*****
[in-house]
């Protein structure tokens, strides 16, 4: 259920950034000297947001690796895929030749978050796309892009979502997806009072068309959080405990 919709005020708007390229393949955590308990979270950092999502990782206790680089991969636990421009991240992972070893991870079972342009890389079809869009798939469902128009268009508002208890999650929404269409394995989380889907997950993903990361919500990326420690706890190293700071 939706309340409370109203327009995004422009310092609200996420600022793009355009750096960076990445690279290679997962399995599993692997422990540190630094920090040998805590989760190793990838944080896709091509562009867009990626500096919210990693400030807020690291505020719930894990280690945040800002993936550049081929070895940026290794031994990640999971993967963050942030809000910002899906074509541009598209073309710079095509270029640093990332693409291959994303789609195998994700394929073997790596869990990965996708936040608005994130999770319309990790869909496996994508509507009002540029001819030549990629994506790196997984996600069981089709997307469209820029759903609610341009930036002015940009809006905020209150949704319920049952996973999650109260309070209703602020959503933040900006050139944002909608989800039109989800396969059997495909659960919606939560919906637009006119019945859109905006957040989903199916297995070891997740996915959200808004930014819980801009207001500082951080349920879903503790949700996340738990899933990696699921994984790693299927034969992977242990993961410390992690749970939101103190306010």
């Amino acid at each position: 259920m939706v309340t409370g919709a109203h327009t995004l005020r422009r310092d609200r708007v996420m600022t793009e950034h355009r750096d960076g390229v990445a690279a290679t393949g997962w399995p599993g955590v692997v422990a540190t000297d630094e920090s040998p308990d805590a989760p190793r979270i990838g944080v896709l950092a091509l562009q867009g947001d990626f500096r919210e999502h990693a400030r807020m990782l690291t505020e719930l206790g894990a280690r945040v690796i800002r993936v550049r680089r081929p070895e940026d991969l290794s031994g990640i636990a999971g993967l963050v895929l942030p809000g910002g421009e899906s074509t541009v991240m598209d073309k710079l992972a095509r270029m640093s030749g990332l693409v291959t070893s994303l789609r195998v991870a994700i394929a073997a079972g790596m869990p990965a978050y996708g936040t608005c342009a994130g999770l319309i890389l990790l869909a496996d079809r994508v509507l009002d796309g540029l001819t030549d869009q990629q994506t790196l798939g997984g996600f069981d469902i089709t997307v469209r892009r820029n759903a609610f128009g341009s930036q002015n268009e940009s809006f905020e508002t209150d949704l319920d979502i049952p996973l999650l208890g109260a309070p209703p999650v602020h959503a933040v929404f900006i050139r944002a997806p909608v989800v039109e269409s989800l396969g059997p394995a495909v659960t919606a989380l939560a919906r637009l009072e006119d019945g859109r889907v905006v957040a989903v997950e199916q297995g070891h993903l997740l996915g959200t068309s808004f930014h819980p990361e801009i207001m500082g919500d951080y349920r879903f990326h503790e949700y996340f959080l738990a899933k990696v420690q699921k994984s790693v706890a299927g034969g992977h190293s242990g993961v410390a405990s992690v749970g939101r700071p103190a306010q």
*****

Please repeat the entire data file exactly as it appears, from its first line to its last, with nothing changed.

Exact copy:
[in-house]
């Protein structure tokens, strides 16, 4: 259920950034000297947001690796895929030749978050796309892009979502997806009072068309959080405990 919709005020708007390229393949955590308990979270950092999502990782206790680089991969636990421009991240992972070893991870079972342009890389079809869009798939469902128009268009508002208890999650929404269409394995989380889907997950993903990361919500990326420690706890190293700071 939706309340409370109203327009995004422009310092609200996420600022793009355009750096960076990445690279290679997962399995599993692997422990540190630094920090040998805590989760190793990838944080896709091509562009867009990626500096919210990693400030807020690291505020719930894990280690945040800002993936550049081929070895940026290794031994990640999971993967963050942030809000910002899906074509541009598209073309710079095509270029640093990332693409291959994303789609195998994700394929073997790596869990990965996708936040608005994130999770319309990790869909496996994508509507009002540029001819030549990629994506790196997984996600069981089709997307469209820029759903609610341009930036002015940009809006905020209150949704319920049952996973999650109260309070209703602020959503933040900006050139944002909608989800039109989800396969059997495909659960919606939560919906637009006119019945859109905006957040989903199916297995070891997740996915959200808004930014819980801009207001500082951080349920879903503790949700996340738990899933990696699921994984790693299927034969992977242990993961410390992690749970939101103190306010």
């Amino acid at each position: 259920m939706v309340t409370g919709a109203h327009t995004l005020r422009r310092d609200r708007v996420m600022t793009e950034h355009r750096d960076g390229v990445a690279a290679t393949g997962w399995p599993g955590v692997v422990a540190t000297d630094e920090s040998p308990d805590a989760p190793r979270i990838g944080v896709l950092a091509l562009q867009g947001d990626f500096r919210e999502h990693a400030r807020m990782l690291t505020e719930l206790g894990a280690r945040v690796i800002r993936v550049r680089r081929p070895e940026d991969l290794s031994g990640i636990a999971g993967l963050v895929l942030p809000g910002g421009e899906s074509t541009v991240m598209d073309k710079l992972a095509r270029m640093s030749g990332l693409v291959t070893s994303l789609r195998v991870a994700i394929a073997a079972g790596m869990p990965a978050y996708g936040t608005c342009a994130g999770l319309i890389l990790l869909a496996d079809r994508v509507l009002d796309g540029l001819t030549d869009q990629q994506t790196l798939g997984g996600f069981d469902i089709t997307v469209r892009r820029n759903a609610f128009g341009s930036q002015n268009e940009s809006f905020e508002t209150d949704l319920d979502i049952p996973l999650l208890g109260a309070p209703p999650v602020h959503a933040v929404f900006i050139r944002a997806p909608v989800v039109e269409s989800l396969g059997p394995a495909v659960t919606a989380l939560a919906r637009l009072e006119d019945g859109r889907v905006v957040a989903v997950e199916q297995g070891h993903l997740l996915g959200t068309s808004f930014h819980p990361e801009i207001m500082g919500d951080y349920r879903f990326h503790e949700y996340f959080l738990a899933k990696v420690q699921k994984s790693v706890a299927g034969g992977h190293s242990g993961v410390a405990s992690v749970g939101r700071p103190a306010q």